April 25, 2018
Philip opened his mouth, and beginning with this scripture he told him the good news of Jesus. ~ Acts 8:35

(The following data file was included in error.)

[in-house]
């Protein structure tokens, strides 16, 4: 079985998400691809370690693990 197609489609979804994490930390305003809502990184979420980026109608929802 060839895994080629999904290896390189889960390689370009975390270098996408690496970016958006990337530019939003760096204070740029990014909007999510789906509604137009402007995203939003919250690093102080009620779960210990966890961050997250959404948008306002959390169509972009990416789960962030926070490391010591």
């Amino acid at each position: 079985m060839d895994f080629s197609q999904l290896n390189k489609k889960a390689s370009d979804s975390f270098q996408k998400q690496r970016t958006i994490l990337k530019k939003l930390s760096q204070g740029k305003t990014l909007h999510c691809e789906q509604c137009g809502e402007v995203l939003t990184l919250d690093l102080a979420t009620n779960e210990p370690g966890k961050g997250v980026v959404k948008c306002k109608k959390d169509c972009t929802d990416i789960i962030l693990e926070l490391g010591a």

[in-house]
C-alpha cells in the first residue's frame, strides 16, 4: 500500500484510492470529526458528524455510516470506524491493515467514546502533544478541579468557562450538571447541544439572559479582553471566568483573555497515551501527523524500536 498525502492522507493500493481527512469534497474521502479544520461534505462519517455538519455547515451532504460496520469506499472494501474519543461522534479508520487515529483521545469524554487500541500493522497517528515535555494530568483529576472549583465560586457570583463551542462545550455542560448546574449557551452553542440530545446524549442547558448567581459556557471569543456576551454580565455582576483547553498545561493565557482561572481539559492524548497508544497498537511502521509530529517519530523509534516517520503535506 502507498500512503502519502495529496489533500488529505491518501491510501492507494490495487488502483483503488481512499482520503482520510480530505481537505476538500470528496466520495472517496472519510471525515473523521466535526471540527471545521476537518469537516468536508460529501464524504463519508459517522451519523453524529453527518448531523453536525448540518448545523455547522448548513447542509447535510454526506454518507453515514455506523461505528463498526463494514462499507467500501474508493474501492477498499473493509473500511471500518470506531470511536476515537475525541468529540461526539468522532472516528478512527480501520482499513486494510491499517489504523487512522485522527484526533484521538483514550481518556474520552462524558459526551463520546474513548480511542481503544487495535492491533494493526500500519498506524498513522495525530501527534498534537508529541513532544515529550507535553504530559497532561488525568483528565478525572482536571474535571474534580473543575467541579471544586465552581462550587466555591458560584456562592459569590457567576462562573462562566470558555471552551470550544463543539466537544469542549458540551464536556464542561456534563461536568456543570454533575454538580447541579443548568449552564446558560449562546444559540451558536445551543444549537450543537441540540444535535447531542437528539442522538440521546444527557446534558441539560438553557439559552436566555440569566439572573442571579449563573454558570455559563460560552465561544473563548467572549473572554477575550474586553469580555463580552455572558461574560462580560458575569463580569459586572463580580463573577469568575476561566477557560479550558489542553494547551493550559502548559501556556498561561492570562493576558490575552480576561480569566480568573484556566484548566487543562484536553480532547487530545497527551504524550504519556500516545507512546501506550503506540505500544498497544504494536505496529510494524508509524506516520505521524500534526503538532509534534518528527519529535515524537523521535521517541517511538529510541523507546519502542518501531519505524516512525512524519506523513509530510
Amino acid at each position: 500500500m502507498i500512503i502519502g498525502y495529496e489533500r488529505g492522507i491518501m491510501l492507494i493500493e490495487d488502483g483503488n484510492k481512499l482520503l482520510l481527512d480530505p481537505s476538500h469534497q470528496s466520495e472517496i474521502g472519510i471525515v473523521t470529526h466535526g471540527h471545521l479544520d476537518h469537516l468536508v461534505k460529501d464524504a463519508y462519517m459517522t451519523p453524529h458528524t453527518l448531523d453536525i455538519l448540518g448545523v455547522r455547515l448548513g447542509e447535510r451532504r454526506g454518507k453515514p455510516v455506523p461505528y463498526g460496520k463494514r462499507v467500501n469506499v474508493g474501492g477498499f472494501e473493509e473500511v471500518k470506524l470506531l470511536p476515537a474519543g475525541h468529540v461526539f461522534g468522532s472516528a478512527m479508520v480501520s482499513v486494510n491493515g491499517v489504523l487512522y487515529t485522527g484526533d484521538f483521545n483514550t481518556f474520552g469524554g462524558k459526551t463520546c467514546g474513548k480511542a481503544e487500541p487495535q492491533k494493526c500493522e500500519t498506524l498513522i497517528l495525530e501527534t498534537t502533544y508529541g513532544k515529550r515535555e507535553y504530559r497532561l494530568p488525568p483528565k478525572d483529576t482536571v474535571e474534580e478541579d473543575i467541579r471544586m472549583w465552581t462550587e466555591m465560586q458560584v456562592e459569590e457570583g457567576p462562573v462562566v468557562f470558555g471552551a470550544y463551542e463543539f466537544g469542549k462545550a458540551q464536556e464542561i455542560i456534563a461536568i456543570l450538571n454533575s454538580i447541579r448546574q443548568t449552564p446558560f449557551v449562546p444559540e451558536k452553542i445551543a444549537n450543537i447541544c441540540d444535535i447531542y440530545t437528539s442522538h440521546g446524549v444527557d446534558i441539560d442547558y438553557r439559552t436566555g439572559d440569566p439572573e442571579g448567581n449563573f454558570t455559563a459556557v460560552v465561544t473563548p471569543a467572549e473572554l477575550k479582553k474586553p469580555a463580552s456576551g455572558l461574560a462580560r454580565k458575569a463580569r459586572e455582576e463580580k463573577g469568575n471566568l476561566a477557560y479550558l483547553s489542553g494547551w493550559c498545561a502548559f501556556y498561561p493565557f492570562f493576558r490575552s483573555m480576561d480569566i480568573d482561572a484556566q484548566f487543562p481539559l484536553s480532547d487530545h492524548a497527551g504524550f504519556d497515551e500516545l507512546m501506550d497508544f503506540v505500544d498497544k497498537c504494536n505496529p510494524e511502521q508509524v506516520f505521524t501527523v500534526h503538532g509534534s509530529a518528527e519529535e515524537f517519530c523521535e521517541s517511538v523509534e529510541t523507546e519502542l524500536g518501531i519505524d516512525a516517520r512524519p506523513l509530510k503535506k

The “scripture” that the eunuch is reading and that Philip uses to evangelize him is one of the “suffering servant” passages in the Book of Isaiah (53:7-8): “As a sheep led to the slaughter or a lamb before its shearers is dumb, so he opens not his mouth. In his humiliation justice was denied him. Who can describe his generation? For his life is taken up from the earth” (Acts 8:32-33). The man is puzzled: is the prophet here speaking about himself as a victim of maltreatment by others, or is he referring to someone else? The prevailing view among the rabbis was that Isaiah either had in mind Jeremiah, who complained of just this persecution at the hand of his fellow countrymen (Jeremiah 11:19-20), or was referring in a representative way to Israel as a nation, who had to suffer in order for God’s purposes to be accomplished through her. The first Christians, however, identified this anonymous sufferer with Jesus, and saw in him the true fulfillment of Isaiah’s prophetic words. In doing so, they were taking their cue from Jesus himself, who taught them that “the Son of man must suffer many things” (Mark 8:31). In the early preaching of the Church recorded elsewhere in Acts, Jesus is spoken of not only as God’s Son but also as his “servant” (Acts 3:13), a clear reference to his role as the mysterious figure of Isaiah’s prophecy. Philip does not hesitate, then, to answer the eunuch’s question by directing him to Jesus as the one of whom the prophet is speaking. But notice that this passage is only the beginning of the good news that Philip shares. No doubt he moves from the vicarious sufferings of Jesus on the cross for our sins and his death in our place, through his burial, to his resurrection on the third day for our justification, his ascension into heaven, his being seated at the right hand of the Father, and his sending of the Holy Spirit upon the disciples, the same Spirit who led Philip to this man reading the scriptures and who now moves the believing eunuch to desire baptism (Acts 8:36).